In a world of what might seem like forever-rising prices, one commodity has been getting consistently cheaper: electronics. But for how much longer?
2012 has been the second most stagnant year for personal electronics prices since the Bureau of Labor Statistics began recording them in 1997. This year’s prices have declined 6.1% so far. Only the 4% drop in 2010 was smaller, over the same time period.
While this year’s decline is comparatively weak, the price of personal computers and peripheral equipment in the United States has fallen consistently and rapidly since 1997. The BLS observes the pace of this price decline slowing.
From 1998 to 2005 electronics prices declined 85%. Since 2005, the same length of time, prices have fallen only 61%. A lot of the drop has come about as new bits of technology that initially cost a lot to develop—wifi, bluetooth, touch screens, high-density flash memory, and other now-commonplace marvels—have become abundant and commoditized. As the markets for computers, phones and other gadgets have ballooned, economies of scale have reduced costs. But the scope for those savings seems to be running out. Mikako Kitagawa, a principal research analyst at Gartner, says prices have reached almost bottom as manufacturer margins run thin. She calculates that without a “remarkable invention” prices will not be able to fall much lower in the future.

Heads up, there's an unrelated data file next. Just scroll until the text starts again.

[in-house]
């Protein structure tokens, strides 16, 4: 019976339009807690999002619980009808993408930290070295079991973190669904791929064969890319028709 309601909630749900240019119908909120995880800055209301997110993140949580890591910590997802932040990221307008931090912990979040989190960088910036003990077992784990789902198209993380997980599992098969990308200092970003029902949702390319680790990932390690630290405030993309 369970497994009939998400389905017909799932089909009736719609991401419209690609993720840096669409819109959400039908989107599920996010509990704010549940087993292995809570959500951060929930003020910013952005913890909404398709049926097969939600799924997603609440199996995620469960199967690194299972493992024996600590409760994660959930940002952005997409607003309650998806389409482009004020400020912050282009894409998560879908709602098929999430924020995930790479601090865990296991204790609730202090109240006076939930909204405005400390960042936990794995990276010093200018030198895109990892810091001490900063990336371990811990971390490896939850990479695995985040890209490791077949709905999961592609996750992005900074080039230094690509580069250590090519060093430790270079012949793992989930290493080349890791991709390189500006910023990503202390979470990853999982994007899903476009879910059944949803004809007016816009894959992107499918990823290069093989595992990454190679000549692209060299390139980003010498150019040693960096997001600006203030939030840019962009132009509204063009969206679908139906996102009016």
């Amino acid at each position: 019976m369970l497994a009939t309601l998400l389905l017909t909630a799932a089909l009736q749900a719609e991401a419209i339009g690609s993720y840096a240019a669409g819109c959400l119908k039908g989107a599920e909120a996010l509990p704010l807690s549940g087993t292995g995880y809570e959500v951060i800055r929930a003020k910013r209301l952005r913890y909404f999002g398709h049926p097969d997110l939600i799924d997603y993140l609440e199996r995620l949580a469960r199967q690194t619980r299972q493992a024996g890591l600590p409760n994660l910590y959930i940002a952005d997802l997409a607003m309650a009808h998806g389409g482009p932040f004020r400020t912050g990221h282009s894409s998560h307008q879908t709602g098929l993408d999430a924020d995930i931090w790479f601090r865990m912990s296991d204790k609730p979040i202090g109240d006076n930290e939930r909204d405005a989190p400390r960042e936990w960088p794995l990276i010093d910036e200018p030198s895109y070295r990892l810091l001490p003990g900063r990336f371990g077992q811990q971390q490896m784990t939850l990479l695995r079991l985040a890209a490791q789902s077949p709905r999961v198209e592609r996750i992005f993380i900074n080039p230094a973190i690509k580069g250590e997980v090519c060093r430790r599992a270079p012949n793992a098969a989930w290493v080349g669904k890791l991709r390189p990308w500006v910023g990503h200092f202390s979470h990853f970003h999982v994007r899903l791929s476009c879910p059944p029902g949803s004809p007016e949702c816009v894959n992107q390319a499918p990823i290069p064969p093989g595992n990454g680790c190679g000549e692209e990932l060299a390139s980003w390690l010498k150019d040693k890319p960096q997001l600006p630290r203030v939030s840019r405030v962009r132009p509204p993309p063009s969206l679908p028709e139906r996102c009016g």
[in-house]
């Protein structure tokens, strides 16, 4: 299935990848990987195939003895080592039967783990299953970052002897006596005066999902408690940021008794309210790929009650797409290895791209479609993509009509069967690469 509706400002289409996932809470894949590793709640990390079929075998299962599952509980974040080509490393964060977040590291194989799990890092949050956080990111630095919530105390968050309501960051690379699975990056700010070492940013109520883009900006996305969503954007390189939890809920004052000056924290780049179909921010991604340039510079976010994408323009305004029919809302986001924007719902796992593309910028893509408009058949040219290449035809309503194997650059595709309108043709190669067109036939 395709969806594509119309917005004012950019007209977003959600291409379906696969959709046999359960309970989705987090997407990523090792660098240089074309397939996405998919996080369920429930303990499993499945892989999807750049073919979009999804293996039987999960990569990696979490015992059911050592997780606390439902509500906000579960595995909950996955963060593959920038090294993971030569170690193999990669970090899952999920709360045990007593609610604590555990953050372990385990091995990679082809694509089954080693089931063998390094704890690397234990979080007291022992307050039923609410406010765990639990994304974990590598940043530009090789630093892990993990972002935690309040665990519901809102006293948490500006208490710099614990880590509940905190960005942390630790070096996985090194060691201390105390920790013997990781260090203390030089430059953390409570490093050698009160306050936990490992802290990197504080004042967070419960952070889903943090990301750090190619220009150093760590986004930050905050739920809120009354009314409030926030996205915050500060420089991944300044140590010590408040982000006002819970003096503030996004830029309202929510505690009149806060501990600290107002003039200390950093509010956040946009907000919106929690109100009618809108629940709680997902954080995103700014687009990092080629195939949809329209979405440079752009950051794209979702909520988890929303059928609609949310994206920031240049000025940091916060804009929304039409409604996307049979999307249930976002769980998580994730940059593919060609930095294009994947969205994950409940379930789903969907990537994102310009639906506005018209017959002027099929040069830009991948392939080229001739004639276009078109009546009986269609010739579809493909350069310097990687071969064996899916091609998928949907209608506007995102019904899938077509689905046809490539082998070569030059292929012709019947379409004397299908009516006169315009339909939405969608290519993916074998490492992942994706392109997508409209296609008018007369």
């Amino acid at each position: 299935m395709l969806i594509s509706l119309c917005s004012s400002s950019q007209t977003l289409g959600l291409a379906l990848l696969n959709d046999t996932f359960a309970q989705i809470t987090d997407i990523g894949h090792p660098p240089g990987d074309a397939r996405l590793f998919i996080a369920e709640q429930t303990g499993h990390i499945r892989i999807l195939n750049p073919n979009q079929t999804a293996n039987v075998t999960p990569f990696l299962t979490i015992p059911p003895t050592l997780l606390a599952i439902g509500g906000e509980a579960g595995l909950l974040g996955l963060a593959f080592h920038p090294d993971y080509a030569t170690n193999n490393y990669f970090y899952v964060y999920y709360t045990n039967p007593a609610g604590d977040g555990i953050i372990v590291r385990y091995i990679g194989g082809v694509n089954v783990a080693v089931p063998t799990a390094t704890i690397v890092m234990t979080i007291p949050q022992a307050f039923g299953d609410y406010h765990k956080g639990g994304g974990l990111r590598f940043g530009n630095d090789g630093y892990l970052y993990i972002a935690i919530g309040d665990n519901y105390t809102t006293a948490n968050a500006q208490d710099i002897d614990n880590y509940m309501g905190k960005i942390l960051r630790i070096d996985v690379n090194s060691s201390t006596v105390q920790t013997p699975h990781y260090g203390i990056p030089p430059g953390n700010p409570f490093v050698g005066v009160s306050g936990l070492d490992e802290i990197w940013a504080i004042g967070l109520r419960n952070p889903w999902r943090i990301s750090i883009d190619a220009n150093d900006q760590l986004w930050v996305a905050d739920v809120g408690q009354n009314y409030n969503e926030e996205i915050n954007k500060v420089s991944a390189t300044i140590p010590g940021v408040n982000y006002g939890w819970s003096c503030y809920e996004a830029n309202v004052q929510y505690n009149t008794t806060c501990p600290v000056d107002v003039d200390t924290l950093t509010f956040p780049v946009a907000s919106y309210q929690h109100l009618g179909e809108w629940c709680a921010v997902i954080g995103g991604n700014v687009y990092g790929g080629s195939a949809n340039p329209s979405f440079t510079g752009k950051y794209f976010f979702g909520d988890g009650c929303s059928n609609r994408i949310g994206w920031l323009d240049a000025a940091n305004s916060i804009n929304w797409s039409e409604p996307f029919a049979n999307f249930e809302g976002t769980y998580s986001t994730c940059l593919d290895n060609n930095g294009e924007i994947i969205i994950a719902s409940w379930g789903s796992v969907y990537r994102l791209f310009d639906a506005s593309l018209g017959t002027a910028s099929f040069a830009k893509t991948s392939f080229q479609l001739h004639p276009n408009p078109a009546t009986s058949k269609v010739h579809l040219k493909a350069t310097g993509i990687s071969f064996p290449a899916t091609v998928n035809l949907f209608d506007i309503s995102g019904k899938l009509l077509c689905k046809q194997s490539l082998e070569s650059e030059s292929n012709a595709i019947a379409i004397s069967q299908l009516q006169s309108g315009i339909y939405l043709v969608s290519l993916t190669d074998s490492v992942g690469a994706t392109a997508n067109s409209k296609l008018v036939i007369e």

This decline in computer prices isn’t a trend in other holiday gifts. For instance, the BLS has seen apparel prices fall and rise over the same time.
From 1998 to 2005 apparel prices fell 9.6%. Since 2005, they are up 6.1%. Over the entire span, prices declined 4.1%. Shoppers buying sweaters, scarves, mittens and other apparel this year are facing prices 1.6% higher than last. And clothing shoppers who havent been in stores since the 2010 holiday season will be confronted by a 6.3% increase in prices since their last visit.